A rural Virginia congressman has proposed a one-sentence amendment to pending gun control legislation in the House that would repeal the District's ban on handgun ownership, gutting the city's 23-year-old gun laws.

The measure, scheduled for a vote this afternoon, was slipped without notice to District officials into a stack of other amendments approved Tuesday night by the House Rules Committee for consideration in the debate on national gun control legislation.

Rep. Virgil H. Goode Jr., a maverick conservative Democrat first elected to Congress in 1996, said he introduced the amendment because he believes the District's prohibition on handgun ownership contradicts the Constitution's right to bear arms.

"I believe in the Second Amendment. The Constitution stands above home government," said Goode, whose tobacco and textile district is one of Virginia's most conservative. "If you can't have a weapon to protect yourself, what does the Second Amendment mean?"

District officials, including Mayor Anthony A. Williams (D), Del. Eleanor Holmes Norton (D) and Police Chief Charles H. Ramsey, condemned Goode's amendment yesterday as one of the worst assaults ever on home rule and warned that approval of the measure would aggravate gun violence in a crime-besieged city.

"As outrageous as our crime rate has been, who can doubt that it would be far worse if guns were freely available here?" said Norton, who asked Goode to withdraw his proposal. "The Goode amendment would convert a compact city full of crime into open territory for guns as if this were the far West, where hunting is fair game."

Ramsey said throwing out the District's 1976 gun act could reverse three years of dramatically falling crime rates.

"We don't need more guns," the police chief said. "It's going to jeopardize the lives and safety not only of residents of the District but my police officers every time they make a street stop, every time they make a traffic stop."

The amendment drags the District into the contentious debate over gun control legislation, raising the prospect that lawmakers could crack down on gun shows across the country while wiping out a ban on handgun sales and ownership in the nation's capital.

But Rep. Thomas M. Davis III (R-Va.), chairman of the House GOP campaign committee and the House Government Oversight subcommittee on the District, said the amendment faces a strong challenge, given the sensitivity of suburban lawmakers to the concerns of gun control proponents.

"This is not only an intrusion on home rule; I think it's bad public policy," Davis said. "I don't think it will have the votes to pass."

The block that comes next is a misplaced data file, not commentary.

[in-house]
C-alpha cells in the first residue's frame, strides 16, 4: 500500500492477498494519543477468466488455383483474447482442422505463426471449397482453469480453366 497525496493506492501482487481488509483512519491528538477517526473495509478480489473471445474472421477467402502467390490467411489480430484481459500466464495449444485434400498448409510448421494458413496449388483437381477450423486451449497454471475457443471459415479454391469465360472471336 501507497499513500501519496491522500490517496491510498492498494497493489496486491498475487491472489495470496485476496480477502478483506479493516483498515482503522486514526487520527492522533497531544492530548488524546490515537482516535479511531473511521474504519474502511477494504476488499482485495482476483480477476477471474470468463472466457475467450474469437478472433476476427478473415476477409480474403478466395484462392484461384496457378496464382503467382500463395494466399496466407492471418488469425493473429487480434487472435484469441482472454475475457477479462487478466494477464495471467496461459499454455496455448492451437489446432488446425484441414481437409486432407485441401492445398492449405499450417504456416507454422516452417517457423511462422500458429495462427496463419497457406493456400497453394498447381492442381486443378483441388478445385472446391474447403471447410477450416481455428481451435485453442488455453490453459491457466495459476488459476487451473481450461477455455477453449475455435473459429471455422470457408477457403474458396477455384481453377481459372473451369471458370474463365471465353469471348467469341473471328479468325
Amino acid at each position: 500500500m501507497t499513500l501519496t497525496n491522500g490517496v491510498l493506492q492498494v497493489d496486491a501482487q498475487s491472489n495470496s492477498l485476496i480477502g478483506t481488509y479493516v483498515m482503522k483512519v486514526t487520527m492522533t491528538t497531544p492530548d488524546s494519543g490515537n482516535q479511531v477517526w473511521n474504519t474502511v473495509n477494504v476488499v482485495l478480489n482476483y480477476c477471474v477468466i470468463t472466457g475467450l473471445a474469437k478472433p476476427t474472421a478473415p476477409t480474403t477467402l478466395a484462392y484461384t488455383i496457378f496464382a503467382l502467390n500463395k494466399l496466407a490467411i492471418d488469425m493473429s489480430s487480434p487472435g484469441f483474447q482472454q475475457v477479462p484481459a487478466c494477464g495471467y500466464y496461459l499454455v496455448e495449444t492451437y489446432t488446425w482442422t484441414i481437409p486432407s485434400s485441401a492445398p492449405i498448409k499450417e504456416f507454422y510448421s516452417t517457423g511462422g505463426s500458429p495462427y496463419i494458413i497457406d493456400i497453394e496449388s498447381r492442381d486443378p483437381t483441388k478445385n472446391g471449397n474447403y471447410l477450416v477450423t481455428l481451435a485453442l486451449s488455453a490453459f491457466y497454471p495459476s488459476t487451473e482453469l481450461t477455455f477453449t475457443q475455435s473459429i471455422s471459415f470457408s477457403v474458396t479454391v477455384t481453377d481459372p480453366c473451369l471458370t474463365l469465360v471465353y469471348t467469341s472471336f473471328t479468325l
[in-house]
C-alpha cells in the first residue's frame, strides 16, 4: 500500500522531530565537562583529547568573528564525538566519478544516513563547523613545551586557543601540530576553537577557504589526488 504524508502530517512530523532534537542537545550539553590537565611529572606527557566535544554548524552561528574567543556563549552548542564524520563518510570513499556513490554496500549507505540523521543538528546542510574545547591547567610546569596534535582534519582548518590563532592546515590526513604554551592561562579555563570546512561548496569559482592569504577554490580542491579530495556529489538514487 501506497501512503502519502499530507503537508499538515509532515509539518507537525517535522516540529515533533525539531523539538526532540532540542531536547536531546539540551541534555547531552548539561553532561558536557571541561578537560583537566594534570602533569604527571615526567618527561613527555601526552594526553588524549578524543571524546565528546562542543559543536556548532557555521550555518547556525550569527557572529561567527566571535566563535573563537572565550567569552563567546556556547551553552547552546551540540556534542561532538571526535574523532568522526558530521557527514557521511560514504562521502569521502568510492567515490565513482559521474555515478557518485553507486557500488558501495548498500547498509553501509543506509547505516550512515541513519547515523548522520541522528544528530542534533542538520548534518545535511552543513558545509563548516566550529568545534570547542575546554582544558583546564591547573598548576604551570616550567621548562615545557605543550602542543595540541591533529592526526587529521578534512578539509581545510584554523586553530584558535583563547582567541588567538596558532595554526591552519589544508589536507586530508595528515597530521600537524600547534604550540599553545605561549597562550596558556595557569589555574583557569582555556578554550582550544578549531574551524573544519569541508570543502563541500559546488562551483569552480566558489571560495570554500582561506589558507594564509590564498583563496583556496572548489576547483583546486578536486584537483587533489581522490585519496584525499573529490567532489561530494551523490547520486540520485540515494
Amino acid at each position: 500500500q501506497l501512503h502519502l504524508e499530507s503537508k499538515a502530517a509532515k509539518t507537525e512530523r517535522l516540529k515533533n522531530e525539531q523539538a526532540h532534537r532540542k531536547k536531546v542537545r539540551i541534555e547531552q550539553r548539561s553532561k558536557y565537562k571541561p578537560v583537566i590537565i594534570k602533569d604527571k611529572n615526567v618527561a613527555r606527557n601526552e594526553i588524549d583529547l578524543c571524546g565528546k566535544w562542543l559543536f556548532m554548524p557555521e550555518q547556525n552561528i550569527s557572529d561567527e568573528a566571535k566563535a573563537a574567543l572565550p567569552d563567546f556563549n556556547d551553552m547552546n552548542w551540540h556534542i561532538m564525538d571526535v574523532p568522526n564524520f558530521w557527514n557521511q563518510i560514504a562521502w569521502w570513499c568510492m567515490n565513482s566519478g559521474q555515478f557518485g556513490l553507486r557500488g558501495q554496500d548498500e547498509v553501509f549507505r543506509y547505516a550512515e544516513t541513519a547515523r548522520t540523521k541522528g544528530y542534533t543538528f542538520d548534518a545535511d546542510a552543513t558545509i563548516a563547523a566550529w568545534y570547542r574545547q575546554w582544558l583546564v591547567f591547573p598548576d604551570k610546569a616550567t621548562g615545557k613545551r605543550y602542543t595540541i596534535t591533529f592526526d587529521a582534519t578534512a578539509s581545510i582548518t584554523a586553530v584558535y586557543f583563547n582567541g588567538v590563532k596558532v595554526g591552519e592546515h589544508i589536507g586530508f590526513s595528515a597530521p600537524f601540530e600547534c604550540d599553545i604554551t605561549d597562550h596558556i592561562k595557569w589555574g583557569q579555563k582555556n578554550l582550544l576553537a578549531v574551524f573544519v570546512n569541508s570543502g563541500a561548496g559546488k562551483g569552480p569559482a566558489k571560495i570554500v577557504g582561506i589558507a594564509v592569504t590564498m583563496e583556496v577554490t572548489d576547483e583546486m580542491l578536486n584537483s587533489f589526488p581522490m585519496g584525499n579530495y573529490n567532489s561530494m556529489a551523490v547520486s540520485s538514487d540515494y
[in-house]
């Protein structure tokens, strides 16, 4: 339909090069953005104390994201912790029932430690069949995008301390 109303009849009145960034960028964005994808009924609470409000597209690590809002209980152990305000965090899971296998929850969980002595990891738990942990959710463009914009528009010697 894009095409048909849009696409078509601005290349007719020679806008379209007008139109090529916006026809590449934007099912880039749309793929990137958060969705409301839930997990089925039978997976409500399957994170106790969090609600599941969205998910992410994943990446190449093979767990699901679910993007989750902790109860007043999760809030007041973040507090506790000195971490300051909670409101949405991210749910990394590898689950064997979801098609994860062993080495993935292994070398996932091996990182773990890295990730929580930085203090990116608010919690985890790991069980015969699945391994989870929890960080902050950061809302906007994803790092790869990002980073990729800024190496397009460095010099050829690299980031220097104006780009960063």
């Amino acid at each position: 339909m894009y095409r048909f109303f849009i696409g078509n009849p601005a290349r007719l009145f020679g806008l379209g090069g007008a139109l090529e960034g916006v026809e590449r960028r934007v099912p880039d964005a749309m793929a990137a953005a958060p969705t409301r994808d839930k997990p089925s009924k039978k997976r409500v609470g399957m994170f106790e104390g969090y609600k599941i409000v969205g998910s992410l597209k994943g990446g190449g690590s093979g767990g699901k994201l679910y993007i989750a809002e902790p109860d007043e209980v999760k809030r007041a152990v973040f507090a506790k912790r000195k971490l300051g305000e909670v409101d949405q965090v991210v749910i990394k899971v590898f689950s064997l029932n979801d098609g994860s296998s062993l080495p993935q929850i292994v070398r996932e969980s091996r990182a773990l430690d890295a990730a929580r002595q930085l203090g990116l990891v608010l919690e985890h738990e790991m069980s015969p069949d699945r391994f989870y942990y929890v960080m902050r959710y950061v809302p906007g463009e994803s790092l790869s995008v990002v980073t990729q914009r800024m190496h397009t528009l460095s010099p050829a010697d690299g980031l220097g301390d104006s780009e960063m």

The District made possession of handguns illegal after Sept. 24, 1976, granting exemptions to police officers, security guards, retired law enforcement agents and residents who already owned legally registered guns. The city made possession of an illegal weapon a felony in June 1994.

Although it is still legal to own rifles and shotguns in the District, the city has some of the most restrictive gun limits in the nation. These limits, combined with a drug-fueled explosion of violent crime in the 1980s, have put it at the center of an ongoing debate between gun control proponents and gun rights groups over the effectiveness of such laws.

Since 1995, 1,100, or 88 percent, of D.C. homicides have been gun-related, Ramsey said. Also, about 8,700 robberies since 1995 have been committed with firearms. Though both homicide and robbery rates plummeted recently to 25-year lows, they are still high compared with those in cities with a similar number of residents.

There are 99,000 legally registered handguns, shotguns and rifles in the District, according to police, who in 1998 recovered 2,368 illegal weapons -- one every four hours.

D.C. officials yesterday acknowledged the problem with continued gun availability but said easing access to handguns would increase violent crime.

"The more people who carry guns, the more innocent victims who will be hurt," said D.C. Council Chairman Linda W. Cropp (D). "Allow us to make the determination of what is best for our citizens."

Goode's response: "I'd say the violent people already got the handguns."

Goode, who is not a member of the National Rifle Association but owns a rifle, said a vote against his amendment could be seen as a vote to ban gun ownership, which could be political suicide in some members' districts.

An amendment by Rep. Duncan Hunter (R-Calif.) would allow District residents older than 18 to carry an unloaded weapon for a "lawful transaction," such as a gun sale.

Norton said it was ironic that a Virginia lawmaker has introduced a measure to throw out the District's handgun ban. About 23 percent of the guns used in D.C. crimes are purchased in Virginia, while 20 percent are purchased in Maryland.

"Virginia," she said, "is more responsible than any other state for the carnage in this city."

CAPTION: Williams, Norton, Cropp and Ramsey confer before speaking against Rep. Virgil H. Goode Jr.'s proposal at a news conference.